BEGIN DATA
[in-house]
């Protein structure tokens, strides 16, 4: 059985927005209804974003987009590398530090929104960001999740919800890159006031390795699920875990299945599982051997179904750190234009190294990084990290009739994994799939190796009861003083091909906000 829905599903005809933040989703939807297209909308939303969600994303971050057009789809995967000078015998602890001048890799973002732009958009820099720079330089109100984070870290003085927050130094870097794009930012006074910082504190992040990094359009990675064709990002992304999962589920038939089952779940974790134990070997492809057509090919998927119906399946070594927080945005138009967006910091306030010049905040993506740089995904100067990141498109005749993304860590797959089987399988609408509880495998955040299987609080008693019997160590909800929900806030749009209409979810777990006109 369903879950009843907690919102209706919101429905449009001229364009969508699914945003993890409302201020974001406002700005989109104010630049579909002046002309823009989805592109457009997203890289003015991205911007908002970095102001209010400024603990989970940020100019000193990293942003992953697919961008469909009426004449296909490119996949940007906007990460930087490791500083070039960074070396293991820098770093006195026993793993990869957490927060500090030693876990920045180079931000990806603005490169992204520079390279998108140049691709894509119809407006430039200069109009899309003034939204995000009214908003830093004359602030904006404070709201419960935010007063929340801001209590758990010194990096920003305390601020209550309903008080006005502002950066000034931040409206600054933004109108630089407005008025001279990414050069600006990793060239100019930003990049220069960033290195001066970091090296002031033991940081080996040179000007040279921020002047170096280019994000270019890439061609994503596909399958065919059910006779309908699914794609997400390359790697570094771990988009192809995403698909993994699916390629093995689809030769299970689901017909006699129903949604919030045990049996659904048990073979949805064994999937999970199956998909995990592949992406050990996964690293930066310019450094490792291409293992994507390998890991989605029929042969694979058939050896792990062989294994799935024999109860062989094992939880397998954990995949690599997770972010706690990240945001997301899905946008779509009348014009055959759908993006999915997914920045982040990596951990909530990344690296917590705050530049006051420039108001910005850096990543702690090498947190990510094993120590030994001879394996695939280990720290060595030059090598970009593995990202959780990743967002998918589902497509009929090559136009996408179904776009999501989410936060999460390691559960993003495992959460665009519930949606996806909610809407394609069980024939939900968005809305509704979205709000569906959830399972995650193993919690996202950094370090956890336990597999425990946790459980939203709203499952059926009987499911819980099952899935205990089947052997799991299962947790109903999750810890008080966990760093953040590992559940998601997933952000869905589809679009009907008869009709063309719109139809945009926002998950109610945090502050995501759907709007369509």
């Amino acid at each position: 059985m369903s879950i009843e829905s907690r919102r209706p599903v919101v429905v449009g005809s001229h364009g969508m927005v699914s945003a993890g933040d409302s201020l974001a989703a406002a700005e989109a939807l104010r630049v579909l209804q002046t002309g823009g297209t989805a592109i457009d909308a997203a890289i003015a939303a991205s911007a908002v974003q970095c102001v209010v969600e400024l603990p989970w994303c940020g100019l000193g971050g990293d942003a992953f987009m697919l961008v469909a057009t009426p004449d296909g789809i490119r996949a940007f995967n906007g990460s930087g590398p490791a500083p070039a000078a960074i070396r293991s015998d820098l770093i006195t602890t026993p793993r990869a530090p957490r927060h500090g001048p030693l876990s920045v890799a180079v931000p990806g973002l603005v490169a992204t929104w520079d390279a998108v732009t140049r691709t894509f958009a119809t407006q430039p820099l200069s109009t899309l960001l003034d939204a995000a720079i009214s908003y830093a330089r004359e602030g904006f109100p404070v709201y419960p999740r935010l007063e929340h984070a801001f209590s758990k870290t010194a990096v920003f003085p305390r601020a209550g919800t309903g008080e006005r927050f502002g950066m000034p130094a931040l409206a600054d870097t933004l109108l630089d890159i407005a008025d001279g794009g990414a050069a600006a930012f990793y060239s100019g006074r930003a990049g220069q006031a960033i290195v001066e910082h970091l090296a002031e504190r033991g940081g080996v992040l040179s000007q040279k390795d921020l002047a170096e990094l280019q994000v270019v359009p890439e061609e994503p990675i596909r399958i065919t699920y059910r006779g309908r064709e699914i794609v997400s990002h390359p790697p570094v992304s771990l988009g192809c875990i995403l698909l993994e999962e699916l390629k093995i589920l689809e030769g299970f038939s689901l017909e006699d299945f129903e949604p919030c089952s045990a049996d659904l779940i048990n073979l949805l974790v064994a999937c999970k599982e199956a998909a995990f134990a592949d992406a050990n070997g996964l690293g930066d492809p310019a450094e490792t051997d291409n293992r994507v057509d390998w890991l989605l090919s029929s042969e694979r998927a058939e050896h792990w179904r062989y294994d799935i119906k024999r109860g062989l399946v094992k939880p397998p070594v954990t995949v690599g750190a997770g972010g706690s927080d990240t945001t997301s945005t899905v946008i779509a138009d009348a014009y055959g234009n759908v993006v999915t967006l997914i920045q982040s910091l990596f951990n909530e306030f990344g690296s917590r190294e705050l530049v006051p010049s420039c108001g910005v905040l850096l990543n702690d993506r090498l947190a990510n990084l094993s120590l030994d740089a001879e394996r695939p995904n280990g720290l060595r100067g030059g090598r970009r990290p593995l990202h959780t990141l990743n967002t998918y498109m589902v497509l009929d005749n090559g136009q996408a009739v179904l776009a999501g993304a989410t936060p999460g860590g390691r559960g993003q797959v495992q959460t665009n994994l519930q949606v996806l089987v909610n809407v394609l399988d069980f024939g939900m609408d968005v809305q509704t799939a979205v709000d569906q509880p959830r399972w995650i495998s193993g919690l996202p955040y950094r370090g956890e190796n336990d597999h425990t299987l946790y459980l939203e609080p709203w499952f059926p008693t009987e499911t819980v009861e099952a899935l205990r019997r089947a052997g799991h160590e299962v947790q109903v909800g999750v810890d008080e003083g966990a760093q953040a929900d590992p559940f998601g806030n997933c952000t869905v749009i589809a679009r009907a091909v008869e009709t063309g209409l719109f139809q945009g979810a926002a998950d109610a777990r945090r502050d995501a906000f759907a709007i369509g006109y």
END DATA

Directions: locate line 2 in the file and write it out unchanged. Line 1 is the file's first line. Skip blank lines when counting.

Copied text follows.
């Protein structure tokens, strides 16, 4: 059985927005209804974003987009590398530090929104960001999740919800890159006031390795699920875990299945599982051997179904750190234009190294990084990290009739994994799939190796009861003083091909906000 829905599903005809933040989703939807297209909308939303969600994303971050057009789809995967000078015998602890001048890799973002732009958009820099720079330089109100984070870290003085927050130094870097794009930012006074910082504190992040990094359009990675064709990002992304999962589920038939089952779940974790134990070997492809057509090919998927119906399946070594927080945005138009967006910091306030010049905040993506740089995904100067990141498109005749993304860590797959089987399988609408509880495998955040299987609080008693019997160590909800929900806030749009209409979810777990006109 369903879950009843907690919102209706919101429905449009001229364009969508699914945003993890409302201020974001406002700005989109104010630049579909002046002309823009989805592109457009997203890289003015991205911007908002970095102001209010400024603990989970940020100019000193990293942003992953697919961008469909009426004449296909490119996949940007906007990460930087490791500083070039960074070396293991820098770093006195026993793993990869957490927060500090030693876990920045180079931000990806603005490169992204520079390279998108140049691709894509119809407006430039200069109009899309003034939204995000009214908003830093004359602030904006404070709201419960935010007063929340801001209590758990010194990096920003305390601020209550309903008080006005502002950066000034931040409206600054933004109108630089407005008025001279990414050069600006990793060239100019930003990049220069960033290195001066970091090296002031033991940081080996040179000007040279921020002047170096280019994000270019890439061609994503596909399958065919059910006779309908699914794609997400390359790697570094771990988009192809995403698909993994699916390629093995689809030769299970689901017909006699129903949604919030045990049996659904048990073979949805064994999937999970199956998909995990592949992406050990996964690293930066310019450094490792291409293992994507390998890991989605029929042969694979058939050896792990062989294994799935024999109860062989094992939880397998954990995949690599997770972010706690990240945001997301899905946008779509009348014009055959759908993006999915997914920045982040990596951990909530990344690296917590705050530049006051420039108001910005850096990543702690090498947190990510094993120590030994001879394996695939280990720290060595030059090598970009593995990202959780990743967002998918589902497509009929090559136009996408179904776009999501989410936060999460390691559960993003495992959460665009519930949606996806909610809407394609069980024939939900968005809305509704979205709000569906959830399972995650193993919690996202950094370090956890336990597999425990946790459980939203709203499952059926009987499911819980099952899935205990089947052997799991299962947790109903999750810890008080966990760093953040590992559940998601997933952000869905589809679009009907008869009709063309719109139809945009926002998950109610945090502050995501759907709007369509």